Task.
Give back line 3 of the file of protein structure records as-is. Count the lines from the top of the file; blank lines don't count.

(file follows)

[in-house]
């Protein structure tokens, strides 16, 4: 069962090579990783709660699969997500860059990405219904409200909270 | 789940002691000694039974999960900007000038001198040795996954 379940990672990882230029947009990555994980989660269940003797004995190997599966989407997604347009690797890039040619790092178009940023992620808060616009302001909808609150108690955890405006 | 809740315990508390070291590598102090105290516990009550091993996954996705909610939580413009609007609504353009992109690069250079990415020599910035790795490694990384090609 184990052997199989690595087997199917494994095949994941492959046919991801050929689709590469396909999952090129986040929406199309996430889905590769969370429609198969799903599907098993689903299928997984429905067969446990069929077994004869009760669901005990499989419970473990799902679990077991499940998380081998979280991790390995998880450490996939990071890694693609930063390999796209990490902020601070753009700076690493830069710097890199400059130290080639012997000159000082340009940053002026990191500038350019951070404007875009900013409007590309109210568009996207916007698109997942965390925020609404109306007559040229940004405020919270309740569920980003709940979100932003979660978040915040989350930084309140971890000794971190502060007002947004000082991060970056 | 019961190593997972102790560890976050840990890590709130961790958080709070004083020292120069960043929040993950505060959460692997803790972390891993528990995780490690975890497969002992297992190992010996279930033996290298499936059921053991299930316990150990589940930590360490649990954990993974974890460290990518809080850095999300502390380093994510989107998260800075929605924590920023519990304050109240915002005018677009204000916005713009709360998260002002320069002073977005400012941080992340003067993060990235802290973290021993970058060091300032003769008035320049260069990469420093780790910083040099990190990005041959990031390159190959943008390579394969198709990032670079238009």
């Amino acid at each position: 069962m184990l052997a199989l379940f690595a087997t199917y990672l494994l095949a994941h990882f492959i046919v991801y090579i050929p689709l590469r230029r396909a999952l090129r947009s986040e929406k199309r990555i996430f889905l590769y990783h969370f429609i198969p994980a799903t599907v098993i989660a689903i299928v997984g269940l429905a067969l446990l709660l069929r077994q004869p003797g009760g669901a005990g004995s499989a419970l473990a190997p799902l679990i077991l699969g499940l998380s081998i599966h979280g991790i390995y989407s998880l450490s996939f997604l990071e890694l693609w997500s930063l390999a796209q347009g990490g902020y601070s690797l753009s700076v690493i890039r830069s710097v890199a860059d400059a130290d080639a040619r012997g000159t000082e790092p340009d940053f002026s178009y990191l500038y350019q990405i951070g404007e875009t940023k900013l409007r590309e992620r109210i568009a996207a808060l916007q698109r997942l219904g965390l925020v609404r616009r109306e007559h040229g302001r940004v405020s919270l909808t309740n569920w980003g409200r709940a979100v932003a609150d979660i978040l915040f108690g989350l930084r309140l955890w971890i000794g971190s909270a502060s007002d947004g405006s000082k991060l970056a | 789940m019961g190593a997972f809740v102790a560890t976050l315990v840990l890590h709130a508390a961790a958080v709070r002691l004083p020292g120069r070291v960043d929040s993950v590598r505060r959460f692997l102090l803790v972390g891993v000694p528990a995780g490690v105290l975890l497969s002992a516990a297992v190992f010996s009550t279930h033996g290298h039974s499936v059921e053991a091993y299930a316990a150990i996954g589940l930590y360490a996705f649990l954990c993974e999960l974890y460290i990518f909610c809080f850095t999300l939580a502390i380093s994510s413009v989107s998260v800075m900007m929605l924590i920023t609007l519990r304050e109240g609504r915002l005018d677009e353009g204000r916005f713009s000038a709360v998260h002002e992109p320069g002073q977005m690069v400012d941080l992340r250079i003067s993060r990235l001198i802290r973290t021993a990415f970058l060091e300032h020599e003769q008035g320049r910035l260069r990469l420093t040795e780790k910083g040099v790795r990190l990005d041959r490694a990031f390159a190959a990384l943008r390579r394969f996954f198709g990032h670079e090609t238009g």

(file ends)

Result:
């Amino acid at each position: 069962m184990l052997a199989l379940f690595a087997t199917y990672l494994l095949a994941h990882f492959i046919v991801y090579i050929p689709l590469r230029r396909a999952l090129r947009s986040e929406k199309r990555i996430f889905l590769y990783h969370f429609i198969p994980a799903t599907v098993i989660a689903i299928v997984g269940l429905a067969l446990l709660l069929r077994q004869p003797g009760g669901a005990g004995s499989a419970l473990a190997p799902l679990i077991l699969g499940l998380s081998i599966h979280g991790i390995y989407s998880l450490s996939f997604l990071e890694l693609w997500s930063l390999a796209q347009g990490g902020y601070s690797l753009s700076v690493i890039r830069s710097v890199a860059d400059a130290d080639a040619r012997g000159t000082e790092p340009d940053f002026s178009y990191l500038y350019q990405i951070g404007e875009t940023k900013l409007r590309e992620r109210i568009a996207a808060l916007q698109r997942l219904g965390l925020v609404r616009r109306e007559h040229g302001r940004v405020s919270l909808t309740n569920w980003g409200r709940a979100v932003a609150d979660i978040l915040f108690g989350l930084r309140l955890w971890i000794g971190s909270a502060s007002d947004g405006s000082k991060l970056a | 789940m019961g190593a997972f809740v102790a560890t976050l315990v840990l890590h709130a508390a961790a958080v709070r002691l004083p020292g120069r070291v960043d929040s993950v590598r505060r959460f692997l102090l803790v972390g891993v000694p528990a995780g490690v105290l975890l497969s002992a516990a297992v190992f010996s009550t279930h033996g290298h039974s499936v059921e053991a091993y299930a316990a150990i996954g589940l930590y360490a996705f649990l954990c993974e999960l974890y460290i990518f909610c809080f850095t999300l939580a502390i380093s994510s413009v989107s998260v800075m900007m929605l924590i920023t609007l519990r304050e109240g609504r915002l005018d677009e353009g204000r916005f713009s000038a709360v998260h002002e992109p320069g002073q977005m690069v400012d941080l992340r250079i003067s993060r990235l001198i802290r973290t021993a990415f970058l060091e300032h020599e003769q008035g320049r910035l260069r990469l420093t040795e780790k910083g040099v790795r990190l990005d041959r490694a990031f390159a190959a990384l943008r390579r394969f996954f198709g990032h670079e090609t238009g």